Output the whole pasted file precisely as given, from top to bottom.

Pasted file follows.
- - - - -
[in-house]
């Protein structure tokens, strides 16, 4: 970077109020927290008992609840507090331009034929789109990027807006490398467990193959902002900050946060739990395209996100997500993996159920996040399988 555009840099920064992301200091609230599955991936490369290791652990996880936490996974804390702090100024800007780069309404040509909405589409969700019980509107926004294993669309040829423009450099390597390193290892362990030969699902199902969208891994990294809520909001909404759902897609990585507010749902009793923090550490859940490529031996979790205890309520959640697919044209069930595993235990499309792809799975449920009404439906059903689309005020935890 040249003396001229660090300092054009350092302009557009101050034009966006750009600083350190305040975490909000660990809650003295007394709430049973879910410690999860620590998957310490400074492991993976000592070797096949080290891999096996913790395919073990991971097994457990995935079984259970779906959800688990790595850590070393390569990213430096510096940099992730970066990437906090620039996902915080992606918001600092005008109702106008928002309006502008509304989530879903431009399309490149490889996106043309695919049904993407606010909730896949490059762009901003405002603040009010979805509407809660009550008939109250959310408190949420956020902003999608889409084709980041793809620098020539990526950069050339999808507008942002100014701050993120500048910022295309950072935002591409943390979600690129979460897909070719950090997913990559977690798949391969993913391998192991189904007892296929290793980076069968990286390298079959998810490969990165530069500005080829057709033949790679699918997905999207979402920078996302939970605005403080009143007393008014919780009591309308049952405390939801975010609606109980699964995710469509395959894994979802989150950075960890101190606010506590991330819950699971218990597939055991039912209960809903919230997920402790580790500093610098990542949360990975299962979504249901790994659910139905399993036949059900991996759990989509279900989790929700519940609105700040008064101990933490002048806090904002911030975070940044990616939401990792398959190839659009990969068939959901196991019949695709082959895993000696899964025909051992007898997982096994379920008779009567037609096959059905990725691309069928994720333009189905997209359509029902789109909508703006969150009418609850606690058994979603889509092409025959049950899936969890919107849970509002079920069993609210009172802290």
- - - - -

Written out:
[in-house]
């Protein structure tokens, strides 16, 4: 970077109020927290008992609840507090331009034929789109990027807006490398467990193959902002900050946060739990395209996100997500993996159920996040399988 555009840099920064992301200091609230599955991936490369290791652990996880936490996974804390702090100024800007780069309404040509909405589409969700019980509107926004294993669309040829423009450099390597390193290892362990030969699902199902969208891994990294809520909001909404759902897609990585507010749902009793923090550490859940490529031996979790205890309520959640697919044209069930595993235990499309792809799975449920009404439906059903689309005020935890 040249003396001229660090300092054009350092302009557009101050034009966006750009600083350190305040975490909000660990809650003295007394709430049973879910410690999860620590998957310490400074492991993976000592070797096949080290891999096996913790395919073990991971097994457990995935079984259970779906959800688990790595850590070393390569990213430096510096940099992730970066990437906090620039996902915080992606918001600092005008109702106008928002309006502008509304989530879903431009399309490149490889996106043309695919049904993407606010909730896949490059762009901003405002603040009010979805509407809660009550008939109250959310408190949420956020902003999608889409084709980041793809620098020539990526950069050339999808507008942002100014701050993120500048910022295309950072935002591409943390979600690129979460897909070719950090997913990559977690798949391969993913391998192991189904007892296929290793980076069968990286390298079959998810490969990165530069500005080829057709033949790679699918997905999207979402920078996302939970605005403080009143007393008014919780009591309308049952405390939801975010609606109980699964995710469509395959894994979802989150950075960890101190606010506590991330819950699971218990597939055991039912209960809903919230997920402790580790500093610098990542949360990975299962979504249901790994659910139905399993036949059900991996759990989509279900989790929700519940609105700040008064101990933490002048806090904002911030975070940044990616939401990792398959190839659009990969068939959901196991019949695709082959895993000696899964025909051992007898997982096994379920008779009567037609096959059905990725691309069928994720333009189905997209359509029902789109909508703006969150009418609850606690058994979603889509092409025959049950899936969890919107849970509002079920069993609210009172802290």